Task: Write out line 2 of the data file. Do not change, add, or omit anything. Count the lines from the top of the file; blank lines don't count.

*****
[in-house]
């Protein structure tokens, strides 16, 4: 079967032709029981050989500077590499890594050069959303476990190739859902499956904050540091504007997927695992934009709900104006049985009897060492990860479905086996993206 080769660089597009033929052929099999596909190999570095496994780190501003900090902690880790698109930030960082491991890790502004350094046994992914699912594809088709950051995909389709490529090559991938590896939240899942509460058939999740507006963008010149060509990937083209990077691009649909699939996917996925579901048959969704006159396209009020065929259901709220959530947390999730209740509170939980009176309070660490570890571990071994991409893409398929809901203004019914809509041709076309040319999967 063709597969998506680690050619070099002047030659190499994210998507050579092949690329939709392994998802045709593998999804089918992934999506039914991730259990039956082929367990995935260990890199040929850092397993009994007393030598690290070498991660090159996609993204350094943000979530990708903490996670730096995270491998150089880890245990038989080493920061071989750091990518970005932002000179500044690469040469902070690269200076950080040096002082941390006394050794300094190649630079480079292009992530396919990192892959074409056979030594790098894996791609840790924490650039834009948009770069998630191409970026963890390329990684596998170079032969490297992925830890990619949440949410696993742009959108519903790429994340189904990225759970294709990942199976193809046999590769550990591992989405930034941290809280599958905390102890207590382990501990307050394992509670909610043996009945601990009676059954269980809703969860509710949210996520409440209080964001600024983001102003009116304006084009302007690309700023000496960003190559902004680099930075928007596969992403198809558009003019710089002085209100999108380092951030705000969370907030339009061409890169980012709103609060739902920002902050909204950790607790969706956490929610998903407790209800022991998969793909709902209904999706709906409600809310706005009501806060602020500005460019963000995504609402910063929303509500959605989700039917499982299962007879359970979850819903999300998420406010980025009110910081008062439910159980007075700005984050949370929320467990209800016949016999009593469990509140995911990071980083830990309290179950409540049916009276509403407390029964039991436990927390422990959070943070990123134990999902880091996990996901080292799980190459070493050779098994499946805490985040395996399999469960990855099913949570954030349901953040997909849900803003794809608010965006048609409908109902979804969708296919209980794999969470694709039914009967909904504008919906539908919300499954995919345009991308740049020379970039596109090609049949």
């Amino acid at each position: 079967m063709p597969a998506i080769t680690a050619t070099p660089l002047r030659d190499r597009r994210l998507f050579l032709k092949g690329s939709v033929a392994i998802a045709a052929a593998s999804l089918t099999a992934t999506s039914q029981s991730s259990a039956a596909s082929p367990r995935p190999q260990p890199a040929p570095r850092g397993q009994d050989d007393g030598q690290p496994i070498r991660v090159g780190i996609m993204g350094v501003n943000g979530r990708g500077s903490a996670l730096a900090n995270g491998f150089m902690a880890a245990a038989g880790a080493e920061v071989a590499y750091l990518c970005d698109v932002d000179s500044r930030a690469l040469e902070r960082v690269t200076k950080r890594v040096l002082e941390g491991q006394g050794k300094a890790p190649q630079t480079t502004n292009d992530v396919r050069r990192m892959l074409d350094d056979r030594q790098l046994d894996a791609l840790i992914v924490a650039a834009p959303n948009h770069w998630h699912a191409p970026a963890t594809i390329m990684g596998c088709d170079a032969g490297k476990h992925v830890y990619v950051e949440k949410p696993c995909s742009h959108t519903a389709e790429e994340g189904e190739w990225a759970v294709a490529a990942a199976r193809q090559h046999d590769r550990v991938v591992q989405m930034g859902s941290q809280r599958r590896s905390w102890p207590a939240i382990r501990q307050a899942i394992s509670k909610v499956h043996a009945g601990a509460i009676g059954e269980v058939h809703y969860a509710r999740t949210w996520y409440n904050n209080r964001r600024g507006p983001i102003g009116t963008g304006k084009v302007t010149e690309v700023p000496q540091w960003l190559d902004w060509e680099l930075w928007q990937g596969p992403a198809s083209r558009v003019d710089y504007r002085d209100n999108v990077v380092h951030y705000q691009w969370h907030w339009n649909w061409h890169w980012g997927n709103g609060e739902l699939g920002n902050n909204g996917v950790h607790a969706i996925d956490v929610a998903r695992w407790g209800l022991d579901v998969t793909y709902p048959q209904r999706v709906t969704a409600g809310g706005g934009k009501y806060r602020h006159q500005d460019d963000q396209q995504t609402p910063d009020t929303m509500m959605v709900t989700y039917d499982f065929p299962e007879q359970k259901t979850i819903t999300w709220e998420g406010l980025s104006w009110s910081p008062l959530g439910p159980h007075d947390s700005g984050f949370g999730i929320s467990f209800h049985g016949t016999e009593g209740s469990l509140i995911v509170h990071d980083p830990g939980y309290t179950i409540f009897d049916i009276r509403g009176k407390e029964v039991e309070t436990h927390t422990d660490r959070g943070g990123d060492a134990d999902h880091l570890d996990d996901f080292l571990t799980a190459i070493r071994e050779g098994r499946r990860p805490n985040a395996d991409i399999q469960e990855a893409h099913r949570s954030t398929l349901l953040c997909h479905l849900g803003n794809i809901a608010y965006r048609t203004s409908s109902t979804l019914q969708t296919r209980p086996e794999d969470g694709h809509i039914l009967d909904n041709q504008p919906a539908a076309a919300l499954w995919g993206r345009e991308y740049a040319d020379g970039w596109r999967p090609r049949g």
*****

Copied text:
């Protein structure tokens, strides 16, 4: 079967032709029981050989500077590499890594050069959303476990190739859902499956904050540091504007997927695992934009709900104006049985009897060492990860479905086996993206 080769660089597009033929052929099999596909190999570095496994780190501003900090902690880790698109930030960082491991890790502004350094046994992914699912594809088709950051995909389709490529090559991938590896939240899942509460058939999740507006963008010149060509990937083209990077691009649909699939996917996925579901048959969704006159396209009020065929259901709220959530947390999730209740509170939980009176309070660490570890571990071994991409893409398929809901203004019914809509041709076309040319999967 063709597969998506680690050619070099002047030659190499994210998507050579092949690329939709392994998802045709593998999804089918992934999506039914991730259990039956082929367990995935260990890199040929850092397993009994007393030598690290070498991660090159996609993204350094943000979530990708903490996670730096995270491998150089880890245990038989080493920061071989750091990518970005932002000179500044690469040469902070690269200076950080040096002082941390006394050794300094190649630079480079292009992530396919990192892959074409056979030594790098894996791609840790924490650039834009948009770069998630191409970026963890390329990684596998170079032969490297992925830890990619949440949410696993742009959108519903790429994340189904990225759970294709990942199976193809046999590769550990591992989405930034941290809280599958905390102890207590382990501990307050394992509670909610043996009945601990009676059954269980809703969860509710949210996520409440209080964001600024983001102003009116304006084009302007690309700023000496960003190559902004680099930075928007596969992403198809558009003019710089002085209100999108380092951030705000969370907030339009061409890169980012709103609060739902920002902050909204950790607790969706956490929610998903407790209800022991998969793909709902209904999706709906409600809310706005009501806060602020500005460019963000995504609402910063929303509500959605989700039917499982299962007879359970979850819903999300998420406010980025009110910081008062439910159980007075700005984050949370929320467990209800016949016999009593469990509140995911990071980083830990309290179950409540049916009276509403407390029964039991436990927390422990959070943070990123134990999902880091996990996901080292799980190459070493050779098994499946805490985040395996399999469960990855099913949570954030349901953040997909849900803003794809608010965006048609409908109902979804969708296919209980794999969470694709039914009967909904504008919906539908919300499954995919345009991308740049020379970039596109090609049949």